I am indebted to Dr. James C Harle, formerly of the Indian Institute, Oxford (one of my viva voce examiners for the doctorate) for sending me copies of an important paper on Agastya by KA Nilakanta Sastri (1936). This paper has assisted me in answering the questions raised above. According to the Vishnudharmottara-purana,and sixth century AC work on the arts, Agastya should be portrayed as carrying a necklace of berries and a water vessel. In terms of the Indian silpa worked on architecture and sculpture by Manasara, datable at least to about the seventh century AC, an image of Agastya should have a staff in the right hand and a book in the left; or there need not be a staff in the right hand but both hands may be similarly shown holding a book (ch. 57, vv. 15 – 18) (emphasis added). This conforms to the iconography of the Potgul statue, and it was first published by me in an article titled “A closer look at the Potgul statue” in the Ceylon Daily News of 24 January 1978. A copy of that paper was given to Dr. James T. Rutnam and his included this information in the booklet published by him in 1979 under the title The Polonnaruwa Colossus. A critique of an ancient statue (Tirumakal Pr., Chunnakam).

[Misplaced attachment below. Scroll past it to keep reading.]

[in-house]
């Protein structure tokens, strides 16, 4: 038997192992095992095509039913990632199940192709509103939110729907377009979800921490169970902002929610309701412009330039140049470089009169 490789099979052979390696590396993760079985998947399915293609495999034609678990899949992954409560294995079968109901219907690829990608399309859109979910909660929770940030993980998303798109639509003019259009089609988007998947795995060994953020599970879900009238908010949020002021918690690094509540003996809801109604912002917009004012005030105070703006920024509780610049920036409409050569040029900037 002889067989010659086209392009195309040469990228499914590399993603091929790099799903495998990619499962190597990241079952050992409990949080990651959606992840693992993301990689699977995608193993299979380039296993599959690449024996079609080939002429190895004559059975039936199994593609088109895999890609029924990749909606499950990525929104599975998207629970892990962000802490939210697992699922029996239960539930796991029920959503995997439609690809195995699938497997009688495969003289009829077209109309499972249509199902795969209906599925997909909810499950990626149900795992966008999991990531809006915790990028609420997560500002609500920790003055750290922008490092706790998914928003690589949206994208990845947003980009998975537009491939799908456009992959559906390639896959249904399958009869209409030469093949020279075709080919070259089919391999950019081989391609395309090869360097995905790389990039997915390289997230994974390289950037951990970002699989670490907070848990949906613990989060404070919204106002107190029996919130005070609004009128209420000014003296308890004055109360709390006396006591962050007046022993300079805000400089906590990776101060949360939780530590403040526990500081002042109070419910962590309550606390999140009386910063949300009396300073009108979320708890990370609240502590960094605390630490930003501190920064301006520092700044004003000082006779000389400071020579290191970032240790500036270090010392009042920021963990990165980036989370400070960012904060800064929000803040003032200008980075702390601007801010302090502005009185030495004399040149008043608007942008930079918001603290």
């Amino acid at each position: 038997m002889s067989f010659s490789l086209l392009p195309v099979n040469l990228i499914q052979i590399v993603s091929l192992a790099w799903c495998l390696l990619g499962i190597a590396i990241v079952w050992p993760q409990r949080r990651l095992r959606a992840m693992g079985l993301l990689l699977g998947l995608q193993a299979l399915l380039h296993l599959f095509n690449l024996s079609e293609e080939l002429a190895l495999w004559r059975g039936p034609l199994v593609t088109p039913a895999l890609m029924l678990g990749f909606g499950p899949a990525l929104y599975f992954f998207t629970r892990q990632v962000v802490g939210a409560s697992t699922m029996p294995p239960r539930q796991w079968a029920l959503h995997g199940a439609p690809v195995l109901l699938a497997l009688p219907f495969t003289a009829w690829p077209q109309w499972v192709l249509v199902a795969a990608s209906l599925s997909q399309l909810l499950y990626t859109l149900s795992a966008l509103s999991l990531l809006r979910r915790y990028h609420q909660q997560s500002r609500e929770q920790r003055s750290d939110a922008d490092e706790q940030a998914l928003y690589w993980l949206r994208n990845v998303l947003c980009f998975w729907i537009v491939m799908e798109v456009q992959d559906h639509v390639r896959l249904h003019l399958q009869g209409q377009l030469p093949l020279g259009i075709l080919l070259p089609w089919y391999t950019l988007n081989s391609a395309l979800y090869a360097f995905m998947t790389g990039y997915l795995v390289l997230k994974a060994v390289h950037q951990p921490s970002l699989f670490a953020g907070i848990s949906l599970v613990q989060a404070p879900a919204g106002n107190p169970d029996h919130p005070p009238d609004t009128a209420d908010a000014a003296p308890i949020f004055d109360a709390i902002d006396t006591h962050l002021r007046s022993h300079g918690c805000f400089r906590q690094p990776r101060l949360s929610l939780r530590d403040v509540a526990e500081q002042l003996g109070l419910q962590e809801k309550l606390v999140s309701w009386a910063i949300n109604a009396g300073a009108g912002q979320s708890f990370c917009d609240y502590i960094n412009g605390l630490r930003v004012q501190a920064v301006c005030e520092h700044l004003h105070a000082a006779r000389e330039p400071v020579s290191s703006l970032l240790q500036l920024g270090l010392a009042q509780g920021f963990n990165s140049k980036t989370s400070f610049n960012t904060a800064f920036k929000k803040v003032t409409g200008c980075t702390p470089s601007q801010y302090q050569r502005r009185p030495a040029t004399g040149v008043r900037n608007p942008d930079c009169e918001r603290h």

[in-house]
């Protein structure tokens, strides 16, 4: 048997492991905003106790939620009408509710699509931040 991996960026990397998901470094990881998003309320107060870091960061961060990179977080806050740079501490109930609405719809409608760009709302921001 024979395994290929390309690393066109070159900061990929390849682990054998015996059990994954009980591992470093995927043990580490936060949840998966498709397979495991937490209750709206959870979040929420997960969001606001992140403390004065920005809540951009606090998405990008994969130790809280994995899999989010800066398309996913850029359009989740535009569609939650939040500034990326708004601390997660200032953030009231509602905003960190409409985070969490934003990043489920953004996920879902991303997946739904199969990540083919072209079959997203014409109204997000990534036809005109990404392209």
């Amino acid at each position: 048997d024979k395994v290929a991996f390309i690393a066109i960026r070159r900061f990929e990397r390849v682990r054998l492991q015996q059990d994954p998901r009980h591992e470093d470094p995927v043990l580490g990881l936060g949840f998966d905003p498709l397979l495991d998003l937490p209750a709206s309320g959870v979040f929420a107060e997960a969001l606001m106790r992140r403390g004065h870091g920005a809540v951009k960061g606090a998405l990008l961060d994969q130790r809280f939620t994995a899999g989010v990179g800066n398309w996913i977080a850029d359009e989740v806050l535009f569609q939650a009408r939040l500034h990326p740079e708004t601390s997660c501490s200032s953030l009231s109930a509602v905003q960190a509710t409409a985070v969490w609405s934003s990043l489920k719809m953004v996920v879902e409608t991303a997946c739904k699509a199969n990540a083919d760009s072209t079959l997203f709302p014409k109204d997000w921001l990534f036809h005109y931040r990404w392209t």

We now see that Gunasinghe’s interpretation that Agastya must always carry his necklace and water-pot no longer holds water. There is, in fact, an image of Agastya in the Siva temple of Tiruvadudurai, South India (tenth century AC) where the water-pot is replaced by a book in the left hand and a necklace is carried in the right hand.
It is now germane to look for any connection between Agastya and Sri Lanka. In his book titled God of Adam’s Peak (1958), Paranavitana referred to a statement in the Balaramayana (a drama by Rajasekara, a north Indian poet of the ninth century AC) that there was an abode of Agastya on Adam’s Peak in Sri Lanka. He suggested that a cult of Agastya must have been observed by early Sinhala people before they embraced Buddhism. Godakumbure, has drawn attention to Anrgharagava, a ninth century Sanskrit work by a poet named Murari, in which there is mention of an abode of Agastya in Simhaladvipa (Sri Lanka).